Emergence Magazine

Pitches & Submissions

We’re looking for stories that explore the threads connecting ecology, culture, and spirituality.

We’re interested in both local and global stories that are in-depth and narrative-focused. We consider long-form content as well as shorter, time-sensitive pieces that offer a more immediate response to current events. This includes: essays, op-eds, poetry, films, photography, multimedia, and audio stories. We only consider unpublished works or online premieres for film, photography, and multimedia. Being familiar with the work we publish can help you see if your story will align with our editorial impulse.

In addition to general pitches and submissions, we are interested in new work that explores the following two themes, Seasons and Ecology of Intelligence:



The Earth’s seasons have always been an essential gateway to the continual revelation of creation, renewal, growth, decay and death that underpins all of existence. Generation after generation, the seasons have been at the foundation of our cultures, spiritual traditions, and the many rituals and ceremonies that pay homage to the cyclical nature of creation. These offerings and celebrations have traditionally helped align us with the rhythms and patterns present within the living Earth.

Yet modern life, detached from a kinship with the land and dominated by mechanization and human-centric activities, insulates us from Earth’s subtle fluctuations. The hegemony of the Northern Hemisphere’s four-season cycle masks the many changes that make each place unique—evident in the seventy-two microseasons of traditional Japanese calendars, or the seven seasonal spells celebrated by the Wurundjeri people in Melbourne, Australia. And with unprecedented transformation accelerating across our landscapes, the Earth is veering out of synch with any kind of seasonal calendar, ancient or new. As the biosphere warms, ecosystems collapse, and weather patterns become erratic, the steady and stable turning of the seasons we’ve come to expect is disappearing. Long-celebrated seasonal moments—the migration of geese, the arrival of blossoms, the return of rainfall—are slipping away as the Earth moves toward new rhythms.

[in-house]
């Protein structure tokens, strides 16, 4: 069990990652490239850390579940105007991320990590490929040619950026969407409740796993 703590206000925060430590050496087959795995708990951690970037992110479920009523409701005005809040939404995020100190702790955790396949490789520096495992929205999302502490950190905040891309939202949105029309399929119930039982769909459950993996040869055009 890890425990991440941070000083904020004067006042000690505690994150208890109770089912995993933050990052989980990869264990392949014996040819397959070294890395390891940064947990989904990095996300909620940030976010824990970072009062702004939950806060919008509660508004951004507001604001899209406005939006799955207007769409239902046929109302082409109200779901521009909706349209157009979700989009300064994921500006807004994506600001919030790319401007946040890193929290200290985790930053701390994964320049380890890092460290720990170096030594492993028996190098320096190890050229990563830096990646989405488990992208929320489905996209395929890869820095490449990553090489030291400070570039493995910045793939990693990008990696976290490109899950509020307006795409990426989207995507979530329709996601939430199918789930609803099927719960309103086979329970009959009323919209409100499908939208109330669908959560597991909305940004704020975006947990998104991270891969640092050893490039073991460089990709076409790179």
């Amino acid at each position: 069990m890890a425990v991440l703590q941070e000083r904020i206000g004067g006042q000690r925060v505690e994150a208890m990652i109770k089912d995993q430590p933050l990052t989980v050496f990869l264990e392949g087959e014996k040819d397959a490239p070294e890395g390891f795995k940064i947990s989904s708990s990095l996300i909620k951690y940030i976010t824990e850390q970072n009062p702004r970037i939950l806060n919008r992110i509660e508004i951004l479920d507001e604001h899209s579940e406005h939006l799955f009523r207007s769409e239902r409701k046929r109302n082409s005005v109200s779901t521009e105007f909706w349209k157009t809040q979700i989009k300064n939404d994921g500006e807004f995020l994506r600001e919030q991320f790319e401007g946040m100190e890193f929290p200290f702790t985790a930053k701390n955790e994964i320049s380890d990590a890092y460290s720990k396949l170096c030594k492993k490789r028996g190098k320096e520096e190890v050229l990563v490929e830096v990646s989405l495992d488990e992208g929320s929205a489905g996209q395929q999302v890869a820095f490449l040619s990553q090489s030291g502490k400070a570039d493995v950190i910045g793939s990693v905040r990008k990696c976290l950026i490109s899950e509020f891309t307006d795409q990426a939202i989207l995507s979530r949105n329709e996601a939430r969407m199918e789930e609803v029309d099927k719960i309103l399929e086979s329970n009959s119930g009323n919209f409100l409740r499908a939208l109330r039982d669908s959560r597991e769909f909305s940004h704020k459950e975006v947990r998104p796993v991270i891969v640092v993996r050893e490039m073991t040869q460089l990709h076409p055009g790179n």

For this theme, we invite contributions aligning with the following three movements:

Requiem: In a time when the birds who once marked the beginning of Spring are silent; when the heat of Summer wipes out a harvest; when a land of root-protecting snow is dry and bare come Winter, what does it mean to celebrate the seasons? How can we grieve and pay tribute to what has been lost? What would it mean to create a requiem for the seasons?

Invitation: How might we learn to once again be attentive to the ecological gestures that herald the Earth’s transitions? As the seasons detach from familiar patterns, how can we remember an ancient understanding of seasonality and place, and invite a renewed consciousness of our boundedness within the shifting Earth?

Celebration: What rituals and traditions bring us into a space of receptivity, connection, and reverence for the seasons? In a transforming world, how do we renew and honor our evolving relationship with the cycles of life? What can we reach for in celebration amid loss and collapse? What emerges as new markers of the nature of creation?